Shortly before Christmas 2017, while many of us were already shunting along on the motorway, the government published its provisional local government finance settlement for 2018/19. And while this still needs to go through the House of Commons, the settlement echoes one of the themes of the chancellor’s Autumn Budget, that of allowing councils greater financial freedoms.
An increase in business rates retention from 50% to 75% by 2020/21 and allowing local authorities an additional 1% on their core band D council tax in 2018/19 are positive steps towards greater fiscal devolution.
However, the additional funds will first need to offset the current financial pressures the sector faces this year and questions remain, especially for those councils with lower economic growth potential.
Furthermore, the earlier than expected move to business rates rising in line with CPI rather than RPI, announced by the chancellor in November 2017, will adversely affect the income councils can generate.
Some districts will be pleased that there was no proposed change in the New Homes Bonus. The stability will provide security for those authorities that have based their growth strategies on the New Homes Bonus, but it will not be welcomed by councils in areas of lower residential development where the financial benefit is less.
Looking at the broader picture, over the coming months and years, councils face further reductions to Revenue Support Grant (RSG), structural changes from devolution, reorganisation and boundary changes and more reform in service delivery. There is also welfare reform and social care integration, continued accounting for living wage increases that came into force in 2017, along with further accounting changes on infrastructure assets and earlier closedown. And this is all before even mentioning the growing cost pressures of social care.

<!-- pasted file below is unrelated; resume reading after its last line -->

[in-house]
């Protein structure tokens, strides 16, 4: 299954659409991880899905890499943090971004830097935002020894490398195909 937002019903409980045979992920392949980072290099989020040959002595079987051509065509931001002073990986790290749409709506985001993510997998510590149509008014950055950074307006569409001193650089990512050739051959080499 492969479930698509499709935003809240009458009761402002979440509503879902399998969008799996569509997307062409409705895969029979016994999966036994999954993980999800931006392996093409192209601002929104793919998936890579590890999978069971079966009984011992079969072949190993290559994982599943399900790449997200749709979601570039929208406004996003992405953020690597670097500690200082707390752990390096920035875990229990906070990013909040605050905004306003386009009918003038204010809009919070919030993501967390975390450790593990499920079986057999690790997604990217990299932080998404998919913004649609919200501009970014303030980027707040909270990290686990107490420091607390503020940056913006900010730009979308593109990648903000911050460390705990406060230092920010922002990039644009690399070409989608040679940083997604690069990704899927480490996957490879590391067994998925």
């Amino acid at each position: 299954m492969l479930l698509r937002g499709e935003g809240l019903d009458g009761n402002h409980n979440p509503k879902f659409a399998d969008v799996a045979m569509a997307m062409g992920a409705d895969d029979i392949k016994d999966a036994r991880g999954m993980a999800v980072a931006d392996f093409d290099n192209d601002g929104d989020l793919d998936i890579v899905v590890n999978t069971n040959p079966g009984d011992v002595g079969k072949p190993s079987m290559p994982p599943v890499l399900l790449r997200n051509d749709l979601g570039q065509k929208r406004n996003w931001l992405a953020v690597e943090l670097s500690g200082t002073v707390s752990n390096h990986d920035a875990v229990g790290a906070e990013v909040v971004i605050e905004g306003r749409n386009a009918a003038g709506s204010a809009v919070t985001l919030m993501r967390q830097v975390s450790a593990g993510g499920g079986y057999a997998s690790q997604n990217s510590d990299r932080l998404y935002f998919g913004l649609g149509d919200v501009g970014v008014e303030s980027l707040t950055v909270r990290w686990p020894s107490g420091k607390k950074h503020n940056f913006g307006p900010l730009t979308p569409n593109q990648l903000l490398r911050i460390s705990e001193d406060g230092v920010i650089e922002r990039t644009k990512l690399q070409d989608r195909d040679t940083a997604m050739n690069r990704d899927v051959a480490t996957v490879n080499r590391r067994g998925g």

A reminder in the Budget that the long-awaited Green Paper on social care will appear in summer 2018 was not accompanied by any promise of additional funds, however this week’s reshuffle announcement that health and social care will be considered as one departmental responsibility will hopefully help to address the underlying barriers to more effective integration.
Still, as authorities set their budgets, councils remain in a most precarious position and many face the very real risk of unbalanced budgets, possible Section 114 notices, the threat of intervention and reputational risk both at the authority level and for the individual responsible officers.
It is encouraging to hear that the Fair Funding Review is progressing and that active moves to further devolution seem to be back on the table. Nevertheless, it is more important than ever that CFOs have in place robust medium term financial plans that take into account the degrees of uncertainty they face.